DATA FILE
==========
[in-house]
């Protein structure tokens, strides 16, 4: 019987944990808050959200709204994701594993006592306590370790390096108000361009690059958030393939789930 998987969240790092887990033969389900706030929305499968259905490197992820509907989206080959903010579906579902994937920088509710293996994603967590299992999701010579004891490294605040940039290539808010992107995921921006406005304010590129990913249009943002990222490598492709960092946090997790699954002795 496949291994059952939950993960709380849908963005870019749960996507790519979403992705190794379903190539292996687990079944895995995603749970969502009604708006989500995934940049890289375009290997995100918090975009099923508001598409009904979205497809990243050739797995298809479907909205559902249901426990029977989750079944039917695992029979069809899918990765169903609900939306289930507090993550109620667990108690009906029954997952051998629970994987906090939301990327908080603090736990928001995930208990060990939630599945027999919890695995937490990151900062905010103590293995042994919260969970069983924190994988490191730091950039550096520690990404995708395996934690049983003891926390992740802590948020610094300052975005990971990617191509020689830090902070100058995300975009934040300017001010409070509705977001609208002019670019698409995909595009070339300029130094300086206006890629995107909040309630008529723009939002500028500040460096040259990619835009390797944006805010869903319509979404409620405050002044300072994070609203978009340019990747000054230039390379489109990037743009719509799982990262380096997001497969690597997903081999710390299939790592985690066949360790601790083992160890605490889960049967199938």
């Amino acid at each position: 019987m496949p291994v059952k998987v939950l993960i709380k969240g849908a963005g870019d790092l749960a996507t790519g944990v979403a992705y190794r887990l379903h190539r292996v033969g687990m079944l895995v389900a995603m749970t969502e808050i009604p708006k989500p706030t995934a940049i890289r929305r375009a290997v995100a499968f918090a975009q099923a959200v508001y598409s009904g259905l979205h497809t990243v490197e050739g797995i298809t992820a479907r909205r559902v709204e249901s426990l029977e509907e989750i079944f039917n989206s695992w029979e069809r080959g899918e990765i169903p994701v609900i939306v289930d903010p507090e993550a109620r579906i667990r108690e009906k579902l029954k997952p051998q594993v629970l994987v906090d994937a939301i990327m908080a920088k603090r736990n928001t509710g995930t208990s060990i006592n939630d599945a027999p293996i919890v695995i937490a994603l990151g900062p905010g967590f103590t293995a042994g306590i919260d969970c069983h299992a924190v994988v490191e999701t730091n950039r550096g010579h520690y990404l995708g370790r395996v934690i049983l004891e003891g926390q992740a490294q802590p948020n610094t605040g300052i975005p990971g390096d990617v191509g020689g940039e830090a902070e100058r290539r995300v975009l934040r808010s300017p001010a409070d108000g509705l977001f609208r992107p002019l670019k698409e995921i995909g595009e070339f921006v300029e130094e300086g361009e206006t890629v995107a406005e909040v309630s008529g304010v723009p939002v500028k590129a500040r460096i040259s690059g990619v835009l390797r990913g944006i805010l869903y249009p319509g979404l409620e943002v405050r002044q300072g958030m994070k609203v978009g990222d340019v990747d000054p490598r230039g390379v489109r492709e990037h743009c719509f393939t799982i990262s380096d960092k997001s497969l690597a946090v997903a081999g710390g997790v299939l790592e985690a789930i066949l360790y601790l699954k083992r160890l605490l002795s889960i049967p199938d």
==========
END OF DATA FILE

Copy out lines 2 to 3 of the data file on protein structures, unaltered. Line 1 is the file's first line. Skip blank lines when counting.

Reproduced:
């Protein structure tokens, strides 16, 4: 019987944990808050959200709204994701594993006592306590370790390096108000361009690059958030393939789930 998987969240790092887990033969389900706030929305499968259905490197992820509907989206080959903010579906579902994937920088509710293996994603967590299992999701010579004891490294605040940039290539808010992107995921921006406005304010590129990913249009943002990222490598492709960092946090997790699954002795 496949291994059952939950993960709380849908963005870019749960996507790519979403992705190794379903190539292996687990079944895995995603749970969502009604708006989500995934940049890289375009290997995100918090975009099923508001598409009904979205497809990243050739797995298809479907909205559902249901426990029977989750079944039917695992029979069809899918990765169903609900939306289930507090993550109620667990108690009906029954997952051998629970994987906090939301990327908080603090736990928001995930208990060990939630599945027999919890695995937490990151900062905010103590293995042994919260969970069983924190994988490191730091950039550096520690990404995708395996934690049983003891926390992740802590948020610094300052975005990971990617191509020689830090902070100058995300975009934040300017001010409070509705977001609208002019670019698409995909595009070339300029130094300086206006890629995107909040309630008529723009939002500028500040460096040259990619835009390797944006805010869903319509979404409620405050002044300072994070609203978009340019990747000054230039390379489109990037743009719509799982990262380096997001497969690597997903081999710390299939790592985690066949360790601790083992160890605490889960049967199938």
């Amino acid at each position: 019987m496949p291994v059952k998987v939950l993960i709380k969240g849908a963005g870019d790092l749960a996507t790519g944990v979403a992705y190794r887990l379903h190539r292996v033969g687990m079944l895995v389900a995603m749970t969502e808050i009604p708006k989500p706030t995934a940049i890289r929305r375009a290997v995100a499968f918090a975009q099923a959200v508001y598409s009904g259905l979205h497809t990243v490197e050739g797995i298809t992820a479907r909205r559902v709204e249901s426990l029977e509907e989750i079944f039917n989206s695992w029979e069809r080959g899918e990765i169903p994701v609900i939306v289930d903010p507090e993550a109620r579906i667990r108690e009906k579902l029954k997952p051998q594993v629970l994987v906090d994937a939301i990327m908080a920088k603090r736990n928001t509710g995930t208990s060990i006592n939630d599945a027999p293996i919890v695995i937490a994603l990151g900062p905010g967590f103590t293995a042994g306590i919260d969970c069983h299992a924190v994988v490191e999701t730091n950039r550096g010579h520690y990404l995708g370790r395996v934690i049983l004891e003891g926390q992740a490294q802590p948020n610094t605040g300052i975005p990971g390096d990617v191509g020689g940039e830090a902070e100058r290539r995300v975009l934040r808010s300017p001010a409070d108000g509705l977001f609208r992107p002019l670019k698409e995921i995909g595009e070339f921006v300029e130094e300086g361009e206006t890629v995107a406005e909040v309630s008529g304010v723009p939002v500028k590129a500040r460096i040259s690059g990619v835009l390797r990913g944006i805010l869903y249009p319509g979404l409620e943002v405050r002044q300072g958030m994070k609203v978009g990222d340019v990747d000054p490598r230039g390379v489109r492709e990037h743009c719509f393939t799982i990262s380096d960092k997001s497969l690597a946090v997903a081999g710390g997790v299939l790592e985690a789930i066949l360790y601790l699954k083992r160890l605490l002795s889960i049967p199938d």